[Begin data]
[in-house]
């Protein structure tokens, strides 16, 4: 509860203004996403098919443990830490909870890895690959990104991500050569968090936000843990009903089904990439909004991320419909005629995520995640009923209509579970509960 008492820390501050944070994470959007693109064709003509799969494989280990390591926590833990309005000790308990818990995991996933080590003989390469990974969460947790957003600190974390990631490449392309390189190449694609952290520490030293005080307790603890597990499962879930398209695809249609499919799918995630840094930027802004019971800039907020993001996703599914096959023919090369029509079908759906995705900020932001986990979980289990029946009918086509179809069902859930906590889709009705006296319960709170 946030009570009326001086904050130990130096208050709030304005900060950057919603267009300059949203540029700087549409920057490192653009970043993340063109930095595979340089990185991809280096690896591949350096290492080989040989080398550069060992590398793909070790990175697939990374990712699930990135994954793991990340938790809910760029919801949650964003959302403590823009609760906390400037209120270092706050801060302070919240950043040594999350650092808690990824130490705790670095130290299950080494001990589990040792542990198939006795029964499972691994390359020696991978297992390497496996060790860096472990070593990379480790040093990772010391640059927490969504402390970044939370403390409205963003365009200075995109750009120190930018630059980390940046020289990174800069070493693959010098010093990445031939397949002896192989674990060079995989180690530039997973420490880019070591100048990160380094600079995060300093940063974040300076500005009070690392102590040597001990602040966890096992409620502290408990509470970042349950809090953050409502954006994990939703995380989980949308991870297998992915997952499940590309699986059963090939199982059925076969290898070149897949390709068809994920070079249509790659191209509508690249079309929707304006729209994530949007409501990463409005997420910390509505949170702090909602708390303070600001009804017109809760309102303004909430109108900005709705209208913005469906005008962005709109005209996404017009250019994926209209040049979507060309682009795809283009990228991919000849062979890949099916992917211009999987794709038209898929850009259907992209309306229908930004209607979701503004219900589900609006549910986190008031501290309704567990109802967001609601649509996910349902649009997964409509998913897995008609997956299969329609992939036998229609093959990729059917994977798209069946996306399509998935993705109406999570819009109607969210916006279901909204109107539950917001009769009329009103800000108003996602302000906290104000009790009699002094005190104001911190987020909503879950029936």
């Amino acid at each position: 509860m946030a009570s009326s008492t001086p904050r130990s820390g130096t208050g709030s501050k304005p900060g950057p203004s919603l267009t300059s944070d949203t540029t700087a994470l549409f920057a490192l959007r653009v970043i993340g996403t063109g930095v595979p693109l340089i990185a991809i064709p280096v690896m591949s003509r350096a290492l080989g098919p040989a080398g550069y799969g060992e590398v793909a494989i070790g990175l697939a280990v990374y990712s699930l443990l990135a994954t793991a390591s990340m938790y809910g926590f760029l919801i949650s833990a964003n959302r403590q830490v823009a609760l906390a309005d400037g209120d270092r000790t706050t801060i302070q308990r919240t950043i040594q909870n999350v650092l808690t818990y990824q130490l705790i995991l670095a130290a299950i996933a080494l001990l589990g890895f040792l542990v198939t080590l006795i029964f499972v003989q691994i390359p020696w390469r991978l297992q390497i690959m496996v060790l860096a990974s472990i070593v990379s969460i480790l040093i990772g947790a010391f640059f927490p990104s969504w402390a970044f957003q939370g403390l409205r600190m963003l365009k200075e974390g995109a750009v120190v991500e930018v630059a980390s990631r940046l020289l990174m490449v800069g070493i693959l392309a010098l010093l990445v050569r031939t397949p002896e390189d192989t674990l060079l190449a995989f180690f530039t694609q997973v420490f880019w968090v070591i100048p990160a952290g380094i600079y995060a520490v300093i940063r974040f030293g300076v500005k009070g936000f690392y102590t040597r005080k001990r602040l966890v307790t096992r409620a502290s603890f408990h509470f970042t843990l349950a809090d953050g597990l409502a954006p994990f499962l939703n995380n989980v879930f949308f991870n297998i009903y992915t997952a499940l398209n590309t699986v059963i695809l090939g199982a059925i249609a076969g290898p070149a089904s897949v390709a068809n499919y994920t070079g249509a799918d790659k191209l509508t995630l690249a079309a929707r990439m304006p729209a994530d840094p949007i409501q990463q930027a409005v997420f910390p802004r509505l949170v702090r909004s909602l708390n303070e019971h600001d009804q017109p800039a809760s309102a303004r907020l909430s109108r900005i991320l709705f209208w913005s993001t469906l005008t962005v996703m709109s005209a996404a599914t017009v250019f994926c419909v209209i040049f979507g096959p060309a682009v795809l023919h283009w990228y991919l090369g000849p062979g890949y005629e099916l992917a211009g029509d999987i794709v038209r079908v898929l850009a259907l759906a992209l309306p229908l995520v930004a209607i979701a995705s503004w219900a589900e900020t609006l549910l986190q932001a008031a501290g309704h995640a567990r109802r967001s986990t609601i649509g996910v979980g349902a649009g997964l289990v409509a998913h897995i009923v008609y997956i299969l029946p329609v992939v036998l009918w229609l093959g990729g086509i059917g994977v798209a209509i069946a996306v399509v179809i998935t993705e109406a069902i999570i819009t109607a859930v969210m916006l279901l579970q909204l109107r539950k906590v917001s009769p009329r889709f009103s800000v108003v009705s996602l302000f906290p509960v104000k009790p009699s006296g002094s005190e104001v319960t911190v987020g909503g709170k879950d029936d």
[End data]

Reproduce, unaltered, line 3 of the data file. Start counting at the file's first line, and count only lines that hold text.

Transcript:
């Amino acid at each position: 509860m946030a009570s009326s008492t001086p904050r130990s820390g130096t208050g709030s501050k304005p900060g950057p203004s919603l267009t300059s944070d949203t540029t700087a994470l549409f920057a490192l959007r653009v970043i993340g996403t063109g930095v595979p693109l340089i990185a991809i064709p280096v690896m591949s003509r350096a290492l080989g098919p040989a080398g550069y799969g060992e590398v793909a494989i070790g990175l697939a280990v990374y990712s699930l443990l990135a994954t793991a390591s990340m938790y809910g926590f760029l919801i949650s833990a964003n959302r403590q830490v823009a609760l906390a309005d400037g209120d270092r000790t706050t801060i302070q308990r919240t950043i040594q909870n999350v650092l808690t818990y990824q130490l705790i995991l670095a130290a299950i996933a080494l001990l589990g890895f040792l542990v198939t080590l006795i029964f499972v003989q691994i390359p020696w390469r991978l297992q390497i690959m496996v060790l860096a990974s472990i070593v990379s969460i480790l040093i990772g947790a010391f640059f927490p990104s969504w402390a970044f957003q939370g403390l409205r600190m963003l365009k200075e974390g995109a750009v120190v991500e930018v630059a980390s990631r940046l020289l990174m490449v800069g070493i693959l392309a010098l010093l990445v050569r031939t397949p002896e390189d192989t674990l060079l190449a995989f180690f530039t694609q997973v420490f880019w968090v070591i100048p990160a952290g380094i600079y995060a520490v300093i940063r974040f030293g300076v500005k009070g936000f690392y102590t040597r005080k001990r602040l966890v307790t096992r409620a502290s603890f408990h509470f970042t843990l349950a809090d953050g597990l409502a954006p994990f499962l939703n995380n989980v879930f949308f991870n297998i009903y992915t997952a499940l398209n590309t699986v059963i695809l090939g199982a059925i249609a076969g290898p070149a089904s897949v390709a068809n499919y994920t070079g249509a799918d790659k191209l509508t995630l690249a079309a929707r990439m304006p729209a994530d840094p949007i409501q990463q930027a409005v997420f910390p802004r509505l949170v702090r909004s909602l708390n303070e019971h600001d009804q017109p800039a809760s309102a303004r907020l909430s109108r900005i991320l709705f209208w913005s993001t469906l005008t962005v996703m709109s005209a996404a599914t017009v250019f994926c419909v209209i040049f979507g096959p060309a682009v795809l023919h283009w990228y991919l090369g000849p062979g890949y005629e099916l992917a211009g029509d999987i794709v038209r079908v898929l850009a259907l759906a992209l309306p229908l995520v930004a209607i979701a995705s503004w219900a589900e900020t609006l549910l986190q932001a008031a501290g309704h995640a567990r109802r967001s986990t609601i649509g996910v979980g349902a649009g997964l289990v409509a998913h897995i009923v008609y997956i299969l029946p329609v992939v036998l009918w229609l093959g990729g086509i059917g994977v798209a209509i069946a996306v399509v179809i998935t993705e109406a069902i999570i819009t109607a859930v969210m916006l279901l579970q909204l109107r539950k906590v917001s009769p009329r889709f009103s800000v108003v009705s996602l302000f906290p509960v104000k009790p009699s006296g002094s005190e104001v319960t911190v987020g909503g709170k879950d029936d």